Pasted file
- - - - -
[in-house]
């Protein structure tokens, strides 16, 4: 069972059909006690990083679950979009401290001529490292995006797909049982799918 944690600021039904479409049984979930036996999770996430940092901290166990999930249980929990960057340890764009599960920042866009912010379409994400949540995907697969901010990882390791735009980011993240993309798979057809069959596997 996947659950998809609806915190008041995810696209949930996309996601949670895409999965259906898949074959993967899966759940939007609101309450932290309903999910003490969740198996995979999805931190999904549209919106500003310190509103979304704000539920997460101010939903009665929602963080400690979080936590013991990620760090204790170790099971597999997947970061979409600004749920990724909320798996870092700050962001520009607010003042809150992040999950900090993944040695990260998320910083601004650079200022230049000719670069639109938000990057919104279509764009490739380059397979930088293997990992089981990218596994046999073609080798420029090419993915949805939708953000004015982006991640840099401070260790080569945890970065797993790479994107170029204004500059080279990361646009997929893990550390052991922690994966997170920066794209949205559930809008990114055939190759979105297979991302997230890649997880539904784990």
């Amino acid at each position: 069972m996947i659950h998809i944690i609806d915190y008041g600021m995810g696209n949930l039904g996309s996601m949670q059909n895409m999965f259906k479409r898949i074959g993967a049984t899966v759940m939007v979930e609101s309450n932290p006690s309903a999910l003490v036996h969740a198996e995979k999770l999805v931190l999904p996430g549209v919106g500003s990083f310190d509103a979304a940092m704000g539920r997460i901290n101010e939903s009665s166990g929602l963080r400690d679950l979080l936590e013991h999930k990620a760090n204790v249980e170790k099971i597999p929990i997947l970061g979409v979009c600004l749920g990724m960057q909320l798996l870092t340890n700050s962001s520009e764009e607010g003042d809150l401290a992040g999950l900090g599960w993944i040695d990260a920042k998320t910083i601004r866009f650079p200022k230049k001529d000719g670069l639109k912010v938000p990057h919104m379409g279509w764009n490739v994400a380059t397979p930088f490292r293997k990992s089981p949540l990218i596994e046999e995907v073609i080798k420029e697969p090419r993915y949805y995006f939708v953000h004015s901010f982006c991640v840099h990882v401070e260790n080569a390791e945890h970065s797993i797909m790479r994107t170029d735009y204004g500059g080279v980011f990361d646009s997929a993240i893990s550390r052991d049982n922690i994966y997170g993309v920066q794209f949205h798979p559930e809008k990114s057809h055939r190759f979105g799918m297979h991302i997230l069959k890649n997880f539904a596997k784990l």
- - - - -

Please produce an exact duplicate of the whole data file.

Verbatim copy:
[in-house]
């Protein structure tokens, strides 16, 4: 069972059909006690990083679950979009401290001529490292995006797909049982799918 944690600021039904479409049984979930036996999770996430940092901290166990999930249980929990960057340890764009599960920042866009912010379409994400949540995907697969901010990882390791735009980011993240993309798979057809069959596997 996947659950998809609806915190008041995810696209949930996309996601949670895409999965259906898949074959993967899966759940939007609101309450932290309903999910003490969740198996995979999805931190999904549209919106500003310190509103979304704000539920997460101010939903009665929602963080400690979080936590013991990620760090204790170790099971597999997947970061979409600004749920990724909320798996870092700050962001520009607010003042809150992040999950900090993944040695990260998320910083601004650079200022230049000719670069639109938000990057919104279509764009490739380059397979930088293997990992089981990218596994046999073609080798420029090419993915949805939708953000004015982006991640840099401070260790080569945890970065797993790479994107170029204004500059080279990361646009997929893990550390052991922690994966997170920066794209949205559930809008990114055939190759979105297979991302997230890649997880539904784990």
């Amino acid at each position: 069972m996947i659950h998809i944690i609806d915190y008041g600021m995810g696209n949930l039904g996309s996601m949670q059909n895409m999965f259906k479409r898949i074959g993967a049984t899966v759940m939007v979930e609101s309450n932290p006690s309903a999910l003490v036996h969740a198996e995979k999770l999805v931190l999904p996430g549209v919106g500003s990083f310190d509103a979304a940092m704000g539920r997460i901290n101010e939903s009665s166990g929602l963080r400690d679950l979080l936590e013991h999930k990620a760090n204790v249980e170790k099971i597999p929990i997947l970061g979409v979009c600004l749920g990724m960057q909320l798996l870092t340890n700050s962001s520009e764009e607010g003042d809150l401290a992040g999950l900090g599960w993944i040695d990260a920042k998320t910083i601004r866009f650079p200022k230049k001529d000719g670069l639109k912010v938000p990057h919104m379409g279509w764009n490739v994400a380059t397979p930088f490292r293997k990992s089981p949540l990218i596994e046999e995907v073609i080798k420029e697969p090419r993915y949805y995006f939708v953000h004015s901010f982006c991640v840099h990882v401070e260790n080569a390791e945890h970065s797993i797909m790479r994107t170029d735009y204004g500059g080279v980011f990361d646009s997929a993240i893990s550390r052991d049982n922690i994966y997170g993309v920066q794209f949205h798979p559930e809008k990114s057809h055939r190759f979105g799918m297979h991302i997230l069959k890649n997880f539904a596997k784990l």